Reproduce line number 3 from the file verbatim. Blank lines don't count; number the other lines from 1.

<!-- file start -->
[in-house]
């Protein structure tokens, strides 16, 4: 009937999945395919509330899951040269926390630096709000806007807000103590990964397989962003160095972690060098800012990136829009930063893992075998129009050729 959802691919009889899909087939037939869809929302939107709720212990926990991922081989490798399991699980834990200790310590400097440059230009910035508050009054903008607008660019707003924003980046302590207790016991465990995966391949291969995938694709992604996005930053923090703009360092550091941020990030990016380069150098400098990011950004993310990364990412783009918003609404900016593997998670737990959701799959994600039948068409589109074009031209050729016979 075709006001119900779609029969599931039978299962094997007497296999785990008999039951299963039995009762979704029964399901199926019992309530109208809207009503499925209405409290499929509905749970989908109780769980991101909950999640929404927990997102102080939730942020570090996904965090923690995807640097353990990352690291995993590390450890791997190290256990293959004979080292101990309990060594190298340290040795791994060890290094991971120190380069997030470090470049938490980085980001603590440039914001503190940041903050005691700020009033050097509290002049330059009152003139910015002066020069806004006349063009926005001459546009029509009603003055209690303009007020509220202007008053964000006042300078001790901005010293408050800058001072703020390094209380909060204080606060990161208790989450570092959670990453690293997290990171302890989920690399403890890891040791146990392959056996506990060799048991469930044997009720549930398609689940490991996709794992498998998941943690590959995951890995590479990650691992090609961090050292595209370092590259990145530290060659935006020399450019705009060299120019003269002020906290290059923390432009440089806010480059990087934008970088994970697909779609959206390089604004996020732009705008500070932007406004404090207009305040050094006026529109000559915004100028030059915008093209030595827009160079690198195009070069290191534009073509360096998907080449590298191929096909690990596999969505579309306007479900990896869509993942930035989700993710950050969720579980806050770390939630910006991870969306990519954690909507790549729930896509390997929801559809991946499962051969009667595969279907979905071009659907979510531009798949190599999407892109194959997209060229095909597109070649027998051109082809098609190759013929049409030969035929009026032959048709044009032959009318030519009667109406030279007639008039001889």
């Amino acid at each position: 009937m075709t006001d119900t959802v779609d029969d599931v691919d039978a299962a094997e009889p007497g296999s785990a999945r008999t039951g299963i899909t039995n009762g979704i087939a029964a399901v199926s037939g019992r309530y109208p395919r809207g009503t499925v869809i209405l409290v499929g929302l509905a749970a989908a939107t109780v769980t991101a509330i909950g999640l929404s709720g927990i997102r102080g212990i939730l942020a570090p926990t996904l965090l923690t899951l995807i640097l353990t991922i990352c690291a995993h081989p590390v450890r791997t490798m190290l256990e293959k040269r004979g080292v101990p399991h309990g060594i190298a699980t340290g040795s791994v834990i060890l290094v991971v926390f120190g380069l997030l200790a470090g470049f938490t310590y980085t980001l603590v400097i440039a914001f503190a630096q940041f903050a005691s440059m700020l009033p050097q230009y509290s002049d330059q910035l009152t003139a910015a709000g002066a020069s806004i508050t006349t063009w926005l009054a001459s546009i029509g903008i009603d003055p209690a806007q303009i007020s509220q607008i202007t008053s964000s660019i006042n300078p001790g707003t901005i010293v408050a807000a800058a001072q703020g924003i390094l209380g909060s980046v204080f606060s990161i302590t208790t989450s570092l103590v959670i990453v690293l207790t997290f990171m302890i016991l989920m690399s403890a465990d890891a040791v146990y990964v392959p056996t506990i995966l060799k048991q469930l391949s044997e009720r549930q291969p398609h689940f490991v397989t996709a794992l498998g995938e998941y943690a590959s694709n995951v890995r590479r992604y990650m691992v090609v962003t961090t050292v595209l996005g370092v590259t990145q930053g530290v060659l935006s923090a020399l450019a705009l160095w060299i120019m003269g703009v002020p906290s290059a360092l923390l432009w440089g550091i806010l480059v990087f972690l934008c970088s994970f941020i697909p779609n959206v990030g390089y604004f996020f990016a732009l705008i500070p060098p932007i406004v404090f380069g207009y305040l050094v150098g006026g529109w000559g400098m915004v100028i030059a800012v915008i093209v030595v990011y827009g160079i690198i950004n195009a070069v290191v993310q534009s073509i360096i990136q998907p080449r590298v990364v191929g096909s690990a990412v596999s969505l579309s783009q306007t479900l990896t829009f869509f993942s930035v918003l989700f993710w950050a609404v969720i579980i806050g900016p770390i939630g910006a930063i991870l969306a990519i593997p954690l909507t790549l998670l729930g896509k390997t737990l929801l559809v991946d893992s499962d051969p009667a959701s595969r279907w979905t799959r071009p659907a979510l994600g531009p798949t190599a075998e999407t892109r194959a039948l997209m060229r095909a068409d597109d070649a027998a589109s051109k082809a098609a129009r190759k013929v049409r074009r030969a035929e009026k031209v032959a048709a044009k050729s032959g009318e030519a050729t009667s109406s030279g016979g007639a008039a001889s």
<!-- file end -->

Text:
């Amino acid at each position: 009937m075709t006001d119900t959802v779609d029969d599931v691919d039978a299962a094997e009889p007497g296999s785990a999945r008999t039951g299963i899909t039995n009762g979704i087939a029964a399901v199926s037939g019992r309530y109208p395919r809207g009503t499925v869809i209405l409290v499929g929302l509905a749970a989908a939107t109780v769980t991101a509330i909950g999640l929404s709720g927990i997102r102080g212990i939730l942020a570090p926990t996904l965090l923690t899951l995807i640097l353990t991922i990352c690291a995993h081989p590390v450890r791997t490798m190290l256990e293959k040269r004979g080292v101990p399991h309990g060594i190298a699980t340290g040795s791994v834990i060890l290094v991971v926390f120190g380069l997030l200790a470090g470049f938490t310590y980085t980001l603590v400097i440039a914001f503190a630096q940041f903050a005691s440059m700020l009033p050097q230009y509290s002049d330059q910035l009152t003139a910015a709000g002066a020069s806004i508050t006349t063009w926005l009054a001459s546009i029509g903008i009603d003055p209690a806007q303009i007020s509220q607008i202007t008053s964000s660019i006042n300078p001790g707003t901005i010293v408050a807000a800058a001072q703020g924003i390094l209380g909060s980046v204080f606060s990161i302590t208790t989450s570092l103590v959670i990453v690293l207790t997290f990171m302890i016991l989920m690399s403890a465990d890891a040791v146990y990964v392959p056996t506990i995966l060799k048991q469930l391949s044997e009720r549930q291969p398609h689940f490991v397989t996709a794992l498998g995938e998941y943690a590959s694709n995951v890995r590479r992604y990650m691992v090609v962003t961090t050292v595209l996005g370092v590259t990145q930053g530290v060659l935006s923090a020399l450019a705009l160095w060299i120019m003269g703009v002020p906290s290059a360092l923390l432009w440089g550091i806010l480059v990087f972690l934008c970088s994970f941020i697909p779609n959206v990030g390089y604004f996020f990016a732009l705008i500070p060098p932007i406004v404090f380069g207009y305040l050094v150098g006026g529109w000559g400098m915004v100028i030059a800012v915008i093209v030595v990011y827009g160079i690198i950004n195009a070069v290191v993310q534009s073509i360096i990136q998907p080449r590298v990364v191929g096909s690990a990412v596999s969505l579309s783009q306007t479900l990896t829009f869509f993942s930035v918003l989700f993710w950050a609404v969720i579980i806050g900016p770390i939630g910006a930063i991870l969306a990519i593997p954690l909507t790549l998670l729930g896509k390997t737990l929801l559809v991946d893992s499962d051969p009667a959701s595969r279907w979905t799959r071009p659907a979510l994600g531009p798949t190599a075998e999407t892109r194959a039948l997209m060229r095909a068409d597109d070649a027998a589109s051109k082809a098609a129009r190759k013929v049409r074009r030969a035929e009026k031209v032959a048709a044009k050729s032959g009318e030519a050729t009667s109406s030279g016979g007639a008039a001889s």